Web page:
Perimenopause, the transitional phase leading up to menopause, is a significant period in a woman’s life, marked by a series of hormonal changes. These changes can manifest in various physical and emotional symptoms, with anxiety being one of the most profound and often overlooked aspects.

Why does anxiety occur in perimenopause?

As oestrogen levels fluctuate during perimenopause, many women experience a rise in anxiety. Oestrogen plays a crucial role in regulating mood, and its decline can lead to heightened feelings of anxiety, panic attacks, and a general sense of unease. This anxiety is not merely a psychological phenomenon but is deeply rooted in the biological shifts happening within the body.

One of the most challenging aspects of perimenopause-related anxiety is its unpredictability. Women may find themselves suddenly overwhelmed by intense feelings of fear or panic, often without a clear trigger. This unpredictability can make everyday tasks feel daunting and can significantly impact one’s quality of life. Simple activities, such as going to work, socialising with friends, or even running errands, can become sources of stress.

Moreover, perimenopause anxiety is often accompanied by other symptoms such as insomnia, fatigue, and mood swings, which can exacerbate feelings of anxiety. Lack of sleep, in particular, can create a vicious cycle where anxiety leads to poor sleep, and poor sleep, in turn, increases anxiety. This interplay of symptoms can make it difficult for women to identify the root cause of their distress, leading to feelings of frustration and helplessness.

Despite the prevalence of these symptoms, perimenopause anxiety remains under-discussed and under-diagnosed. Many women do not realise that their anxiety could be linked to hormonal changes and may attribute it to external stressors or personal weakness. This lack of awareness can prevent women from seeking the help they need and deserve.

What are the signs that you’re dealing with anxiety? 

Anxiety can manifest in various ways, both physically and mentally. Common signs of anxiety include persistent feelings of worry or dread that are difficult to control. Physically, individuals may experience symptoms such as a racing heart, rapid breathing, sweating, trembling, and fatigue. They might also encounter sleep disturbances, such as difficulty falling asleep or staying asleep. Mentally, anxiety can lead to restlessness, difficulty concentrating, and an overwhelming sense of impending doom or fear. These symptoms can interfere with daily activities, making it challenging to perform routine tasks or interact with others. Recognising these signs is crucial for seeking appropriate help and managing anxiety effectively.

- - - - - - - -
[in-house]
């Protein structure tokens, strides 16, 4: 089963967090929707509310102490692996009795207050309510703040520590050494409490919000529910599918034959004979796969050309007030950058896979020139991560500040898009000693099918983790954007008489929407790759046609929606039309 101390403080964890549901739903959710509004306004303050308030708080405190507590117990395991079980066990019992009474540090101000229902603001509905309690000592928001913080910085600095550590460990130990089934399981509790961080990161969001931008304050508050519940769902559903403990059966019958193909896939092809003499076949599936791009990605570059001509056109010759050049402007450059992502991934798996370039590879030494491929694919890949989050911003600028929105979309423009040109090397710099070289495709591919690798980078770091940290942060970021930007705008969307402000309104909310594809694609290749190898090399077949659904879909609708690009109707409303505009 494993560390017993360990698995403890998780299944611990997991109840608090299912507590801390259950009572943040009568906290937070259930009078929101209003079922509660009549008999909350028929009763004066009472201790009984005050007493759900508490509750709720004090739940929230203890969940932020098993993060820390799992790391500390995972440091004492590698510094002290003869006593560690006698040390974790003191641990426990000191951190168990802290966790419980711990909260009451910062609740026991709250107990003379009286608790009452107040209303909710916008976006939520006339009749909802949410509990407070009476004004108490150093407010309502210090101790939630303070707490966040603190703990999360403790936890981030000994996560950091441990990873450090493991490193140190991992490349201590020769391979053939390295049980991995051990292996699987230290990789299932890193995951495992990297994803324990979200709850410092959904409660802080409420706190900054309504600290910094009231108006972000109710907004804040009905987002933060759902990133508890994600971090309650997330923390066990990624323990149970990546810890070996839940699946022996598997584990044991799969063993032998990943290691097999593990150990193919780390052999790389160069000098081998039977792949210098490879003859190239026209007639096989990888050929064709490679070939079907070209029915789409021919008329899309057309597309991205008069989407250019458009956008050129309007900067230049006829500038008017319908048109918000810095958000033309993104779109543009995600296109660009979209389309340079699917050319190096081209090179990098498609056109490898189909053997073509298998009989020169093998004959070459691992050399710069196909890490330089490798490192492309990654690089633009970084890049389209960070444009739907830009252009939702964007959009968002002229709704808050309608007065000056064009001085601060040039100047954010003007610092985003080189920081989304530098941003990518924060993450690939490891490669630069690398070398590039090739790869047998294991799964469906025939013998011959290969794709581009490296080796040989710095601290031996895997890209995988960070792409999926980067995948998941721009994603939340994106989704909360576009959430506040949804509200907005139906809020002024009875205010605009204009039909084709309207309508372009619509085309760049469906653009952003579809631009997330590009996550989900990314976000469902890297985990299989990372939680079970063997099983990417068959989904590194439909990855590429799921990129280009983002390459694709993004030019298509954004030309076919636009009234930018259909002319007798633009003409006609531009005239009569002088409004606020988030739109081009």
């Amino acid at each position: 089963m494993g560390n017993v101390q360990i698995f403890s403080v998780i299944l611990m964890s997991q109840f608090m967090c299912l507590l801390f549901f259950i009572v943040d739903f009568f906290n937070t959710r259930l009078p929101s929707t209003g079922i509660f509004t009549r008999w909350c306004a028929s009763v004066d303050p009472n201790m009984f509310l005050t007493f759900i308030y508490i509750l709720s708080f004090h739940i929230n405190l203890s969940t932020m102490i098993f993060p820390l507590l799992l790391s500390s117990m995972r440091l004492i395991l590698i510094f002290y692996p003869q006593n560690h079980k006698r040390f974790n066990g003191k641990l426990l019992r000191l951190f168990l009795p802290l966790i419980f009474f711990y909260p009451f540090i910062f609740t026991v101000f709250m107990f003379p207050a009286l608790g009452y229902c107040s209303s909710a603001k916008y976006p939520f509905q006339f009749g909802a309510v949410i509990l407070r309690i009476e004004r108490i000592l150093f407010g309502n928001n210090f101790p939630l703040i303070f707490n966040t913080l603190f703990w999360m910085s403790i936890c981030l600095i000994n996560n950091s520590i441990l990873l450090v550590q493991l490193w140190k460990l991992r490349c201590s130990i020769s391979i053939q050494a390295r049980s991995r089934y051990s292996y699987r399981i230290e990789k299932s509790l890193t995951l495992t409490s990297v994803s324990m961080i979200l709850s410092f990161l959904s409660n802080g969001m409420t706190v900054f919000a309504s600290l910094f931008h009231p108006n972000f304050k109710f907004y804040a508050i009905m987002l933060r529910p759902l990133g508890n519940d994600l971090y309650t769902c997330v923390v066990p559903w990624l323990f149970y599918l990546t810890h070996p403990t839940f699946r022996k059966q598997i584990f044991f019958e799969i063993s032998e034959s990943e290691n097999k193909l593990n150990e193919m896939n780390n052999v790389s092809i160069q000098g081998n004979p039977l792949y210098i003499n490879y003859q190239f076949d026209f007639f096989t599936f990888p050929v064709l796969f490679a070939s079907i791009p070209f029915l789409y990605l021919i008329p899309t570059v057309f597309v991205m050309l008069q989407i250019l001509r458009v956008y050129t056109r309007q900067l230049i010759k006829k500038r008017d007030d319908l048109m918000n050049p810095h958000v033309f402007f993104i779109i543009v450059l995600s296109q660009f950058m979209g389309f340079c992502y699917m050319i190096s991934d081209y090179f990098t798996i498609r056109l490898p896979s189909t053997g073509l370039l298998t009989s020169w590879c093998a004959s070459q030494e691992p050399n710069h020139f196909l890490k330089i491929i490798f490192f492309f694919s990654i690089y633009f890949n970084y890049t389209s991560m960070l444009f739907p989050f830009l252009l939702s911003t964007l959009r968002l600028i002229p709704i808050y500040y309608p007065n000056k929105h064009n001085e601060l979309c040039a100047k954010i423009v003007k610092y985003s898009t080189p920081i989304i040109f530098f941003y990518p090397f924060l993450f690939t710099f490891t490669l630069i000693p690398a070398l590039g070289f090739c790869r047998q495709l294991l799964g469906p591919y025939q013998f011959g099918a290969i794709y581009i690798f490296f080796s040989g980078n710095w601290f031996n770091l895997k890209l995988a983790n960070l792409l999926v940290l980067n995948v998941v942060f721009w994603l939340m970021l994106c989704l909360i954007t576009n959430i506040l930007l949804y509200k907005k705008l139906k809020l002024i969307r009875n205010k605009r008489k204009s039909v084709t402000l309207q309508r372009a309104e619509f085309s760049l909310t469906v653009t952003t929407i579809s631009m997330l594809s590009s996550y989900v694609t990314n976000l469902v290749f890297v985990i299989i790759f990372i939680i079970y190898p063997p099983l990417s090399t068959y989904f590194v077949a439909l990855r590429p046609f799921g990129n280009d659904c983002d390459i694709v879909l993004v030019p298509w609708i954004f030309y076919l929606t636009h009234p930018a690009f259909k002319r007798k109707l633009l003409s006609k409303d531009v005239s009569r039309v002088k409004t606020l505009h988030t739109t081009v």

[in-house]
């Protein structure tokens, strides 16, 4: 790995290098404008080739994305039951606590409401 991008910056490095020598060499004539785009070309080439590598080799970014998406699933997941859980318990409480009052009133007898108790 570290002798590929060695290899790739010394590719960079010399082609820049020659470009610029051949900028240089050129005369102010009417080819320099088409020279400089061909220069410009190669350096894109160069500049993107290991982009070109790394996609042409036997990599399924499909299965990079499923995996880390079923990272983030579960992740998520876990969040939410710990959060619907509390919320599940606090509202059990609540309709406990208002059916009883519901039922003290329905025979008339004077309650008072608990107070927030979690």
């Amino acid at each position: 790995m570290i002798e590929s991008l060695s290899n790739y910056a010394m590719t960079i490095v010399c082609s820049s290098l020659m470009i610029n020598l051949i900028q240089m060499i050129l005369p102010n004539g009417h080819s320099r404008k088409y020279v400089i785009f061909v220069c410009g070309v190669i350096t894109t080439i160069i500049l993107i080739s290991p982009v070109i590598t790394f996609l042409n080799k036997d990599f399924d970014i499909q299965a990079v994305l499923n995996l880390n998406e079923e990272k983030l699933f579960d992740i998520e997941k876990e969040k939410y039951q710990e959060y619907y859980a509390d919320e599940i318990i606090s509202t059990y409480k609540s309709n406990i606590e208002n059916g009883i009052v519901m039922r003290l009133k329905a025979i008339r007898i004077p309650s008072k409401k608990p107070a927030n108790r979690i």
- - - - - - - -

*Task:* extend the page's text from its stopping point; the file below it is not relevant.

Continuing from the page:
How do you treat anxiety in perimenopause?

It is essential for women experiencing perimenopause to recognise the connection between hormonal changes and anxiety. Acknowledging this link can be the first step towards seeking appropriate treatment and support. Treatments can include hormone replacement therapy which aims to balance hormone levels, as well as lifestyle changes such as regular exercise, a healthy diet, and mindfulness practices. Additionally, talking to a healthcare professional who is knowledgeable about perimenopause can provide invaluable guidance and reassurance.

Support from family and friends also plays a crucial role in managing perimenopause anxiety. Open communication about what you’re experiencing can help loved ones understand and provide the necessary support. Furthermore, connecting with other women going through similar experiences can be incredibly comforting and empowering.

Perimenopause is a natural phase of life, and while it brings its challenges, it also offers an opportunity for women to prioritise their health and wellbeing. By increasing awareness and understanding of perimenopause anxiety, women can better navigate this transition and find effective ways to manage their symptoms.